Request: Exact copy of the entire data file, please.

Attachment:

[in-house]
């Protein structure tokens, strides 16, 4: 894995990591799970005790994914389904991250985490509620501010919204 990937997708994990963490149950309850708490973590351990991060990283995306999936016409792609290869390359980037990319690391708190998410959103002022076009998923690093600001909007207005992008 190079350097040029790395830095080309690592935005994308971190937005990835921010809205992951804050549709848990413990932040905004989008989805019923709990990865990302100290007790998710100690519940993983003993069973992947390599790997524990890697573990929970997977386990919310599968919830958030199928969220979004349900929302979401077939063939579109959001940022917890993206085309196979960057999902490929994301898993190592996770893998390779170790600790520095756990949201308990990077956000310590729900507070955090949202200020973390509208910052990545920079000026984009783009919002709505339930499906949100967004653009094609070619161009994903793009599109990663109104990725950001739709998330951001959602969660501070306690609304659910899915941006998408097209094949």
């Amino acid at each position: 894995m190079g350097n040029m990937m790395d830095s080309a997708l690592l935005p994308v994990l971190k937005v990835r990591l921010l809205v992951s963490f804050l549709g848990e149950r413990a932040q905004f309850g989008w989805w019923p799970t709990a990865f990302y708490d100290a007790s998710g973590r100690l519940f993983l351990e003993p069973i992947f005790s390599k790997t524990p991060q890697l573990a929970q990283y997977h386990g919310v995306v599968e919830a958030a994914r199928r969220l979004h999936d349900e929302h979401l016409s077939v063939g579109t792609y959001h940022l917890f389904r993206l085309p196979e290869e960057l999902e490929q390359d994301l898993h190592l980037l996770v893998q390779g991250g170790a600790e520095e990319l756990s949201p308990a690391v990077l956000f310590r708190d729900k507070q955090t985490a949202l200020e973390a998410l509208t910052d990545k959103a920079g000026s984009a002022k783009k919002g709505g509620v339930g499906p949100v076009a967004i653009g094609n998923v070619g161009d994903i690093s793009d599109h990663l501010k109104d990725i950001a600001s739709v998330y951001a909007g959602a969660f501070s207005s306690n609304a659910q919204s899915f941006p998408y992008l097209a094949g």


[in-house]
């Protein structure tokens, strides 16, 4: 894995990591799970005790994914389904991250985490509620501010919204 990937997708994990963490149950309850708490973590351990991060990283995306999936016409792609290869390359980037990319690391708190998410959103002022076009998923690093600001909007207005992008 190079350097040029790395830095080309690592935005994308971190937005990835921010809205992951804050549709848990413990932040905004989008989805019923709990990865990302100290007790998710100690519940993983003993069973992947390599790997524990890697573990929970997977386990919310599968919830958030199928969220979004349900929302979401077939063939579109959001940022917890993206085309196979960057999902490929994301898993190592996770893998390779170790600790520095756990949201308990990077956000310590729900507070955090949202200020973390509208910052990545920079000026984009783009919002709505339930499906949100967004653009094609070619161009994903793009599109990663109104990725950001739709998330951001959602969660501070306690609304659910899915941006998408097209094949």
């Amino acid at each position: 894995m190079g350097n040029m990937m790395d830095s080309a997708l690592l935005p994308v994990l971190k937005v990835r990591l921010l809205v992951s963490f804050l549709g848990e149950r413990a932040q905004f309850g989008w989805w019923p799970t709990a990865f990302y708490d100290a007790s998710g973590r100690l519940f993983l351990e003993p069973i992947f005790s390599k790997t524990p991060q890697l573990a929970q990283y997977h386990g919310v995306v599968e919830a958030a994914r199928r969220l979004h999936d349900e929302h979401l016409s077939v063939g579109t792609y959001h940022l917890f389904r993206l085309p196979e290869e960057l999902e490929q390359d994301l898993h190592l980037l996770v893998q390779g991250g170790a600790e520095e990319l756990s949201p308990a690391v990077l956000f310590r708190d729900k507070q955090t985490a949202l200020e973390a998410l509208t910052d990545k959103a920079g000026s984009a002022k783009k919002g709505g509620v339930g499906p949100v076009a967004i653009g094609n998923v070619g161009d994903i690093s793009d599109h990663l501010k109104d990725i950001a600001s739709v998330y951001a909007g959602a969660f501070s207005s306690n609304a659910q919204s899915f941006p998408y992008l097209a094949g």